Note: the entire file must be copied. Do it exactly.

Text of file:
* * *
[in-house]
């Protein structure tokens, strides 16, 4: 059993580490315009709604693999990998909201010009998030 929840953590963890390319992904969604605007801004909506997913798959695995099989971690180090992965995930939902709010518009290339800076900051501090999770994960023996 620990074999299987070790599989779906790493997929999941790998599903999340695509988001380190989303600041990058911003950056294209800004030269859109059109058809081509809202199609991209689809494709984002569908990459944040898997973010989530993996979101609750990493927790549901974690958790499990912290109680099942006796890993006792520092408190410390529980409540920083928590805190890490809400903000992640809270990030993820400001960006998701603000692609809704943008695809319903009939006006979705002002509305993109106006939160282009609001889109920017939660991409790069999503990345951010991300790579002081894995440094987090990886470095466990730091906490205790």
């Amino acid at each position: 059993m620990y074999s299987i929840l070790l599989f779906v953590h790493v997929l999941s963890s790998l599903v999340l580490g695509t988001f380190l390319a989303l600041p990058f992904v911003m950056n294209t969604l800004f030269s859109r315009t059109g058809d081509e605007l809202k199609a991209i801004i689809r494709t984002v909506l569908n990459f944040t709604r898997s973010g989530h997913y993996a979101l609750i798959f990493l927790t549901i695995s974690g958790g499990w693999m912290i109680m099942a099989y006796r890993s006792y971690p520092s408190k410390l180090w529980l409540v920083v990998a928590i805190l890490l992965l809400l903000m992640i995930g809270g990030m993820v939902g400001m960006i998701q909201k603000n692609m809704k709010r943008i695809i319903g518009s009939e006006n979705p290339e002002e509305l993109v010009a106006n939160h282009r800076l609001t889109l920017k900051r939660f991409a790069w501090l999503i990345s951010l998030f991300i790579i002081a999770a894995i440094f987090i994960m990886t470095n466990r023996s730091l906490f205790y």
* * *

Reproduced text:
[in-house]
């Protein structure tokens, strides 16, 4: 059993580490315009709604693999990998909201010009998030 929840953590963890390319992904969604605007801004909506997913798959695995099989971690180090992965995930939902709010518009290339800076900051501090999770994960023996 620990074999299987070790599989779906790493997929999941790998599903999340695509988001380190989303600041990058911003950056294209800004030269859109059109058809081509809202199609991209689809494709984002569908990459944040898997973010989530993996979101609750990493927790549901974690958790499990912290109680099942006796890993006792520092408190410390529980409540920083928590805190890490809400903000992640809270990030993820400001960006998701603000692609809704943008695809319903009939006006979705002002509305993109106006939160282009609001889109920017939660991409790069999503990345951010991300790579002081894995440094987090990886470095466990730091906490205790």
């Amino acid at each position: 059993m620990y074999s299987i929840l070790l599989f779906v953590h790493v997929l999941s963890s790998l599903v999340l580490g695509t988001f380190l390319a989303l600041p990058f992904v911003m950056n294209t969604l800004f030269s859109r315009t059109g058809d081509e605007l809202k199609a991209i801004i689809r494709t984002v909506l569908n990459f944040t709604r898997s973010g989530h997913y993996a979101l609750i798959f990493l927790t549901i695995s974690g958790g499990w693999m912290i109680m099942a099989y006796r890993s006792y971690p520092s408190k410390l180090w529980l409540v920083v990998a928590i805190l890490l992965l809400l903000m992640i995930g809270g990030m993820v939902g400001m960006i998701q909201k603000n692609m809704k709010r943008i695809i319903g518009s009939e006006n979705p290339e002002e509305l993109v010009a106006n939160h282009r800076l609001t889109l920017k900051r939660f991409a790069w501090l999503i990345s951010l998030f991300i790579i002081a999770a894995i440094f987090i994960m990886t470095n466990r023996s730091l906490f205790y």